Lesser but still significant examples of the trend to corporate power are occurring daily in Australia. Consider the purging of this country's pharmaceutical advisory and food regulatory committees.
Hot on the heels of the Howard Government's spill of the Pharmaceutical Benefits Advisory Committee (PBAC), comes its effort to do the same to the Australian and New Zealand Food Authority (ANZFA) board.
The PBAC decides which of the giant drug companies' products will be taxpayer-subsidised. The ANZFA regulates the marketing of processed foods. This includes whether and how ingredients must be labelled when they incorporate genetically modified crops and chemical additives.
Pharmaceutical corporations lobbied intensively, complaining that the PBAC was forcing them to reduce their prices for the Australian market. Giant companies dominate the Australian and world supply of pharmaceutical drugs. Changes to the PBAC included the appointment to it of a former drug industry lobbyist and multinational drug corporation executive.
The Federal Government's purge of the PBAC, if not initiated by the multinational drug corporations' attacks on that body, certainly followed both such attacks, and expensive promotion of the Howard Government and its Health Minister Michael Wooldridge through advertisements in The Economist.
As for the Australian and New Zealand Food Authority (ANZFA), the Howard Government proposes to replace it with a new body. The existing board has one mandated industry representative.
The proposed new body will be empowered to draw five of its ten board members from industry interests. Opponents argue that food standards are a matter for health and safety authorities to monitor, not the manufacturers, marketers and distributors.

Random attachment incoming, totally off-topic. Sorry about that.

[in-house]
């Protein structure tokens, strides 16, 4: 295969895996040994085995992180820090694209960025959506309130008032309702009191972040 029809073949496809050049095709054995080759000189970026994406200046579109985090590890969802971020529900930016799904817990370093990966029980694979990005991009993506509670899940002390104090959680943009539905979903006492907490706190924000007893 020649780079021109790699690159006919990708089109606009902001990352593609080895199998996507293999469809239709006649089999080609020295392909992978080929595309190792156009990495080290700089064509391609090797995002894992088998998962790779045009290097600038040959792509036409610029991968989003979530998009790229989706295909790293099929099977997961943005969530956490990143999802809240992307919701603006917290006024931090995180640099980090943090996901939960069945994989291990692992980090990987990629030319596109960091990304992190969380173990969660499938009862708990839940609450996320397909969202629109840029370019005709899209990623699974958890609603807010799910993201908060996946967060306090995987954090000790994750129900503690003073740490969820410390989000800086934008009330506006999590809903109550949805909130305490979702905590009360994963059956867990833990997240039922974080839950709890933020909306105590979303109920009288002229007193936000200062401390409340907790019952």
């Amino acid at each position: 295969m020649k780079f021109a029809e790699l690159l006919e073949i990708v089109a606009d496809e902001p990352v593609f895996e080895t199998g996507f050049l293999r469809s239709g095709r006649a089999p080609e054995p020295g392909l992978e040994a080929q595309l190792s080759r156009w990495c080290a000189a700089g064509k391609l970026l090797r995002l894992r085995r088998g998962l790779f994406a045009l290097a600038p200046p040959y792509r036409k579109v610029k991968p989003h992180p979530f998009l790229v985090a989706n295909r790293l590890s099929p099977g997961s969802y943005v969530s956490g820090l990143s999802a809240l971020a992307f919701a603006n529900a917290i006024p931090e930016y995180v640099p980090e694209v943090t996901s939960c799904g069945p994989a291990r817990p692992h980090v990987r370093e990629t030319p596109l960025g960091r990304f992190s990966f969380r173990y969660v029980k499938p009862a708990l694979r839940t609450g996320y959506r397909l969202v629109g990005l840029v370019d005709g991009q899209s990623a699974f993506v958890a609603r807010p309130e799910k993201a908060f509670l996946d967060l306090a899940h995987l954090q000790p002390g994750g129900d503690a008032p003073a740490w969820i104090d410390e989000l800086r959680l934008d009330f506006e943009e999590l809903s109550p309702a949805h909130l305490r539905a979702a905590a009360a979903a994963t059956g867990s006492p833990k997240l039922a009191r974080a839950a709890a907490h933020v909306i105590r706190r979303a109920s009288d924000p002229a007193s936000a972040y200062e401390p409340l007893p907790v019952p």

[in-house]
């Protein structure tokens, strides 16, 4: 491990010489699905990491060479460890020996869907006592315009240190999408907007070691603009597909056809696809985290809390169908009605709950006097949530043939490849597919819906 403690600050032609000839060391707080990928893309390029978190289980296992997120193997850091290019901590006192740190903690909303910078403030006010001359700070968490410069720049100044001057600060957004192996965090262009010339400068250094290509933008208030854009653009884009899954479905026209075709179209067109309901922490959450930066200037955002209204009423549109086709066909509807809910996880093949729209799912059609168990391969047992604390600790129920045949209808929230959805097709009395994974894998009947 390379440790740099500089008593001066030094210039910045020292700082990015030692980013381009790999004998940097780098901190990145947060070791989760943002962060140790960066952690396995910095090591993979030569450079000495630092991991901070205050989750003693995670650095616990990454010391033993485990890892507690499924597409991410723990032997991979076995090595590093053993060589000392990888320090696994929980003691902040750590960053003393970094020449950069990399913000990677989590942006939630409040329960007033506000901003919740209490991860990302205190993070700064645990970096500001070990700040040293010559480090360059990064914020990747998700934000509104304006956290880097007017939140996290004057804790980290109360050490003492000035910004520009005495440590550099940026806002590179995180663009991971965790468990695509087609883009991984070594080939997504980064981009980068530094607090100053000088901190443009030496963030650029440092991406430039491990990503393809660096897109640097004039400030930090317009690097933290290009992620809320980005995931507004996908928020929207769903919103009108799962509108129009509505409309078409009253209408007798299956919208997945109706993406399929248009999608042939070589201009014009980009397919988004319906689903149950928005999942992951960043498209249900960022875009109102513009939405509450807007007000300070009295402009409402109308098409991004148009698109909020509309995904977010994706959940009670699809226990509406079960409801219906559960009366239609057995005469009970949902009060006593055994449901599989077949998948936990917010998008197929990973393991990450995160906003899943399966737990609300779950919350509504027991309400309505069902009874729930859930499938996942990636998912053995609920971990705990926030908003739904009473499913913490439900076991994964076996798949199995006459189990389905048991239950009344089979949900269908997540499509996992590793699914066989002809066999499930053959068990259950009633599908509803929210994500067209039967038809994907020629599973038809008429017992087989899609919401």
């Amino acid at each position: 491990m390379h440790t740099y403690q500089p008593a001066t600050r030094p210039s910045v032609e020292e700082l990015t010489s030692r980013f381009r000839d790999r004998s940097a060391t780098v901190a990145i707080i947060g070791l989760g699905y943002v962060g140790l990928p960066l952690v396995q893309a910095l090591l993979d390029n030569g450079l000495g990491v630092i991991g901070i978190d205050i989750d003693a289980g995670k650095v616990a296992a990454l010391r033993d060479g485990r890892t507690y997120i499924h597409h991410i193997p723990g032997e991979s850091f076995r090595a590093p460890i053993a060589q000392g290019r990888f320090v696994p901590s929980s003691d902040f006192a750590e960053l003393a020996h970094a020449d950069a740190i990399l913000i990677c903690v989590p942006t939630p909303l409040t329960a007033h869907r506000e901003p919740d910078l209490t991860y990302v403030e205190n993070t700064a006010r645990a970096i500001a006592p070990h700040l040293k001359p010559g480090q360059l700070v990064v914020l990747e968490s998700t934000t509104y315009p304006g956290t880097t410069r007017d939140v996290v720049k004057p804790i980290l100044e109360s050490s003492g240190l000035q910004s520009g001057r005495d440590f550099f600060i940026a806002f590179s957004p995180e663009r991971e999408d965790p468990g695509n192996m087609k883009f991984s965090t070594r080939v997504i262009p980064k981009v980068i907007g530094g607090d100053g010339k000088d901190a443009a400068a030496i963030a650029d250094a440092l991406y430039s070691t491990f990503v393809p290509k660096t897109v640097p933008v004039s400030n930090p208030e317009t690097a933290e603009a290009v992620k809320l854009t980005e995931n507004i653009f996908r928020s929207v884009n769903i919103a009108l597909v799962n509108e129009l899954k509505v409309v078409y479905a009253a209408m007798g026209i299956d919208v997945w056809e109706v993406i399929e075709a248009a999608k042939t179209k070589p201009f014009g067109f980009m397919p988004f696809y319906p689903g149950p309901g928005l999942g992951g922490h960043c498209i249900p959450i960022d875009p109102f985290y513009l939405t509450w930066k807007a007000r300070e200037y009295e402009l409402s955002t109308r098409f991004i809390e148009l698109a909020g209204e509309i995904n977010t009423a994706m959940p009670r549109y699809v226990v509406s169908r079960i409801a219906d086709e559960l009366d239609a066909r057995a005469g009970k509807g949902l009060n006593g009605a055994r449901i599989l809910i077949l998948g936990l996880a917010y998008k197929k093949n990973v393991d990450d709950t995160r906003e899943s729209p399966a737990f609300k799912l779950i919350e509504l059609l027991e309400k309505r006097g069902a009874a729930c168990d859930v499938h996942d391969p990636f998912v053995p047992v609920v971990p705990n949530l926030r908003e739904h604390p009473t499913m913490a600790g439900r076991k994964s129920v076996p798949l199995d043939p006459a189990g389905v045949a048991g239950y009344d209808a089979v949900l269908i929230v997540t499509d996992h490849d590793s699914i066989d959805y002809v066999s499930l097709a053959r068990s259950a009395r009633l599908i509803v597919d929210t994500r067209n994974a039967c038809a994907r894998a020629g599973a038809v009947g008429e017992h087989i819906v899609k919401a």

The giant food corporations that dominate Australia's food supply operate energetic lobbies in Australia. They also make various types of contribution to political parties and think-tanks.
The big food corporations are represented mainly by the Australian Food and Grocery Council located in Canberra. It lobbies persistently for less state regulation and more "voluntary codes".
One of the Liberal Party's donors is a company innocuously named Food Investments Pty Ltd. The Age (March 3, 2001) revealed it has the same registered address in Sydney as the overseas-controlled multinational food giant Weston Foods. The two share a number of directors.
Both conservative and social democratic governments of the world's seven most powerful trading nations (the G7), led by the US superpower, are giving priority to economic policy that liberates corporate power from democratic political interference. The effects of economic policy are measured in abstract statistical terms, based on money exchange rather than on their social and cultural impact.
It is difficult not to agree with the Italian Marxist Antonio Gramsci's comment three quarters of a century ago in The Modern Prince:
"It must be made clear that laissez-faire too is a form of State 'regulation', introduced and maintained by legislative and coercive means. It is a deliberate policy, conscious of its own ends, and not the spontaneous, automatic expression of economic facts [i.e., the market].
"Consequently, laissez-faire liberalism is a political program, designed to change - insofar as it is victorious - a State's leading personnel, and to change the economic program of the State itself - in other words the distribution of the national income."
The rise of state-sponsored corporate power prompts urgent calls for greater public understanding of the sort of influence that the globalising corporations wield, and what the effects are.
Corporations wield more than industrial and market power. Increasingly these giant organisations wield powers that elected and accountable governments formerly exercised.
Their powers do not stop at the industrial, market and political level. They exercise enormous social and cultural influence, not least in making the traditional family an increasingly fragile institution. Corporations are revolutionising the nature of work and the workplace. And they market lifestyles and values calculated principally to increase the consumption of corporate goods.